Wolf Parade Thin Mind review

Wolf Parade the Montreal band’s 2005 debut, Apologies to the Queen Mary, became a ubiquitous indie radio staple. The band Wolf Parade – Dan Boeckner, Spencer Krug and Arlen Thompson – release ‘Thin Mind’, the group’s fifth album for Sub Pop. their heart, panache, and synthesizers on display through their next few albums, 2008’s excellent At Mount Zoomer and 2010’s Expo 86, and after a lengthy hiatus, they showed more growth on 2017′s Cry Cry Cry.

Their new album “Thin Mind” still comes as an unexpected new peak for the band this album scratches a very specific and satisfying itch for indie guitar music in 2020. Now a trio, the group has only deepened its talents and personal musical aesthetic, while their lyrical themes have taken on both a newfound maturity and optimism.

Wolf Parade seem more comfortable commenting on the world around them on Thin Mind, but they sound just as interested in having a good time making music. The songs bounce and zip with the sort of kinetic energy that’s hard to find in blogosphere success stories still making music in 2020. As can be heard on standout tracks such as “Julia Take Your Man Home” and “Forest Green,” everything sounds sharper and more direct, without being aggressive or in-your-face, as any art-pop sprawl has been replaced with glammy arena rock tendencies. The panoply of synthesizers on display across the entire project, especially on “Wandering Son” and “Against the Day,” are also a fine addition. This full turn away from being Wire disciples to New Order and Duran Duran acolytes provides a resplendent edge.  for Wolf Parade to kick off 2020 with a ten-song album bursting with mature perspectives and emotional heft, it makes even jaded assholes like me sit up and take notice.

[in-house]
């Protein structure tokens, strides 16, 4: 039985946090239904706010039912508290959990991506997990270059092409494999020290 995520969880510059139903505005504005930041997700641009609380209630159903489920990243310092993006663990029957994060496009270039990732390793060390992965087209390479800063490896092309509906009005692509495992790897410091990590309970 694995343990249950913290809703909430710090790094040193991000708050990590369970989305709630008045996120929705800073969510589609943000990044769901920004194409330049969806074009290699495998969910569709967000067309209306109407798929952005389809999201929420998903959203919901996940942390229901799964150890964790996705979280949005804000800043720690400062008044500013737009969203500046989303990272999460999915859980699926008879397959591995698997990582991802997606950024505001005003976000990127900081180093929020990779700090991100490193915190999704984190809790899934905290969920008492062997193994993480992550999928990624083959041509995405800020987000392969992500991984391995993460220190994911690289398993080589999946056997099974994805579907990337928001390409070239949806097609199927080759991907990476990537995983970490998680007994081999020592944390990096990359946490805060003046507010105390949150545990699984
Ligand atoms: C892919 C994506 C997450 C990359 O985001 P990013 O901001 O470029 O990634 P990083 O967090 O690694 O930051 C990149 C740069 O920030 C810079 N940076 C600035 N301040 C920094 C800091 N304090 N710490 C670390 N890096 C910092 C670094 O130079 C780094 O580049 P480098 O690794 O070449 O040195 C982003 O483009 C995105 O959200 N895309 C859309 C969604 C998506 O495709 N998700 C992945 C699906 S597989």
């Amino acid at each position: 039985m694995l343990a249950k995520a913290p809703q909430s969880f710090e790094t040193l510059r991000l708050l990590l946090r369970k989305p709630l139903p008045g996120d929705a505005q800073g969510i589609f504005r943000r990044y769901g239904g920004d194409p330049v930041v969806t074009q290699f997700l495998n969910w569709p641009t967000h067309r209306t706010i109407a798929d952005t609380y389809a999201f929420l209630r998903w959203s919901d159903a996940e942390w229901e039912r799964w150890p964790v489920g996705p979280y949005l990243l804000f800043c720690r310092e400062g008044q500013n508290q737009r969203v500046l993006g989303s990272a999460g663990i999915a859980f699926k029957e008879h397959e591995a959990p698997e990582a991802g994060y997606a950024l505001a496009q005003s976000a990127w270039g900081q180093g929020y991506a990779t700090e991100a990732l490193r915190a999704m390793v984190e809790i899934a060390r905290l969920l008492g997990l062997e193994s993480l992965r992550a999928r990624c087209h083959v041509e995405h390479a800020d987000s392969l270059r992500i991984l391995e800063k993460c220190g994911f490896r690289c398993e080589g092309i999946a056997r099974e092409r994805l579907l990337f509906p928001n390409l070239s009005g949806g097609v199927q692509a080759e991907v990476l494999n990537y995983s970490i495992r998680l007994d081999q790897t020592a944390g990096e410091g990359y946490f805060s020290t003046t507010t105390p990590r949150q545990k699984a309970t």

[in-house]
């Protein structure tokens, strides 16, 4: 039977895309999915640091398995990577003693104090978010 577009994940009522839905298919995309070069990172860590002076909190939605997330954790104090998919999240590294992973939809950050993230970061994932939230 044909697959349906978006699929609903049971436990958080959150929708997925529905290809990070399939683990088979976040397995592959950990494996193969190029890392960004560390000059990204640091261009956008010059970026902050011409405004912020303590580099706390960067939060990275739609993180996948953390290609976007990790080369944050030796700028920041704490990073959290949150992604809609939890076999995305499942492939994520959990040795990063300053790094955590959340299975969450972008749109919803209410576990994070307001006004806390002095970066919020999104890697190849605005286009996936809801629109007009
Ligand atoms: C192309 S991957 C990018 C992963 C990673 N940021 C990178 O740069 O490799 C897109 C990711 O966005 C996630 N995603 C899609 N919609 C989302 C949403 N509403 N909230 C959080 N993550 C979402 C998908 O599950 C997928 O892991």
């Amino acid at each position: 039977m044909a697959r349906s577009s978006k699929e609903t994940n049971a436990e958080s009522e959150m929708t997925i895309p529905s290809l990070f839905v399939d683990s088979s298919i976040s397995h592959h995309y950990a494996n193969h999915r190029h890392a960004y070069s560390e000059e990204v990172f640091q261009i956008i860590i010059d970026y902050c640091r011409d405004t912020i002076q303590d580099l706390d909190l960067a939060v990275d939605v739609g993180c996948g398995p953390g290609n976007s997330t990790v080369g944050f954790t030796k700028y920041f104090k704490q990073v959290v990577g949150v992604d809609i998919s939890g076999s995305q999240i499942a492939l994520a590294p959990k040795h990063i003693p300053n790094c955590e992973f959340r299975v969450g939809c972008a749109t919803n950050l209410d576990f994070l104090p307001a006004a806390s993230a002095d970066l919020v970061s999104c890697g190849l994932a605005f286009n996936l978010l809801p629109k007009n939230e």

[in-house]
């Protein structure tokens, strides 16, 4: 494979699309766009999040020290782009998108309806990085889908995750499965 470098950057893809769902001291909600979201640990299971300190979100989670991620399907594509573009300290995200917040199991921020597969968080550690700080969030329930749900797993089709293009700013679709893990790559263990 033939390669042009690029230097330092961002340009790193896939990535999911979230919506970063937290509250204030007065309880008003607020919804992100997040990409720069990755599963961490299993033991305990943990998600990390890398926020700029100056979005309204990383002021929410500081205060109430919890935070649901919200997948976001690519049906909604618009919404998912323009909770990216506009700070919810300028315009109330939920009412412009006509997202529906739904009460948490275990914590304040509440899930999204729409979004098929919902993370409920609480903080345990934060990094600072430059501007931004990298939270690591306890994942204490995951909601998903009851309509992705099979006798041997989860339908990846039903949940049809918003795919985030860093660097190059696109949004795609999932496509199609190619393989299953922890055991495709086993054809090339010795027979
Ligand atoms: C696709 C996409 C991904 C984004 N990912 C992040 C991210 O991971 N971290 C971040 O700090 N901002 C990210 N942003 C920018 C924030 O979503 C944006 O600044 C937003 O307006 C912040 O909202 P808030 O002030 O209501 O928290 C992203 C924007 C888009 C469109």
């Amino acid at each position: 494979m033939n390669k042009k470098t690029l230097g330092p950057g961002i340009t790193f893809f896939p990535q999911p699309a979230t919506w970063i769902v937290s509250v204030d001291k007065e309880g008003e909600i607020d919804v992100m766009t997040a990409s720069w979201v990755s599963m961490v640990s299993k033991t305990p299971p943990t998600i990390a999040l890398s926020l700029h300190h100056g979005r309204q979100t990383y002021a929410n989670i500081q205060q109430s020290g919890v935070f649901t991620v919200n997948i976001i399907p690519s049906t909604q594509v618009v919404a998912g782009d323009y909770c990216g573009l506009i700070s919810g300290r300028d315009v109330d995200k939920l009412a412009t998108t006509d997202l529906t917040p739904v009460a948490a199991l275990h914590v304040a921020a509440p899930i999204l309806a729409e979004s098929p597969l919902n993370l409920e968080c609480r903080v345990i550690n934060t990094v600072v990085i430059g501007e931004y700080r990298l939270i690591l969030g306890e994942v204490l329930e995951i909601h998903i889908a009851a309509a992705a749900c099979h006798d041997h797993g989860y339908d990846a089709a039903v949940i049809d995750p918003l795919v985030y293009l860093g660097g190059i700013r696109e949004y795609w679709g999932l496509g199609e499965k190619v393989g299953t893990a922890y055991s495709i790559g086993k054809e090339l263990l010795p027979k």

Thin Mind is packed with straight-up fun music that overflows with a danceable sensibility, infectious melodies, and overall good vibes. The songs here find Wolf Parade openly encouraging their listeners to make a difference in the world, to work to make things better. As they put it, during the chorus of album highlight “The Static Age,” “I don’t want to live in the static age staying in a place where nothing changes. We can begin again.”

Band Members
Arlen Thompson,
Dan Boeckner,
Spencer Krug,

Montreal’s Elephant Stone was formed in 2009 by sitarist/bassist Rishi Dhir. As one of the most highly sought out sitar players in the international psych scene, he has recorded, performed and toured with Beck, the Black Angels, Brian Jonestown Massacre, the Horrors, and many more.

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POTTERY – ” No. 1 “

Posted: December 12, 2019 in ALBUMS, MUSIC
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After a solid performance at this year’s South By Southwest and tours opening for Parquet Courts, Viagra Boys, Oh Sees and Fontaines D.C., Montreal five-piece Pottery released their debut EP No. 1, recorded in just over two nights and cut live to tape. Crediting Orange Juice, Josef K and DEVO as influences, Pottery blend the whimsical, danceable and the arty leanings of some of pop and punk’s greatest groups. The instrumental “Smooth Operator” is a slinky opener, evolving from a cool and collected bluesy strut to an anxious punk freakout. Another somewhat rootsy tune “Hank Williams” is unexpected, but it’s one of the peppiest country-punk tracks since Iceage stomper “The Lord’s Favorite.” “The Craft” finds their eccentric post-punk at its sharpest and most cartoonish. Their wonky percussion, frisky vocal snarls and lyrics of life’s rat race result in freakish art-pop profundity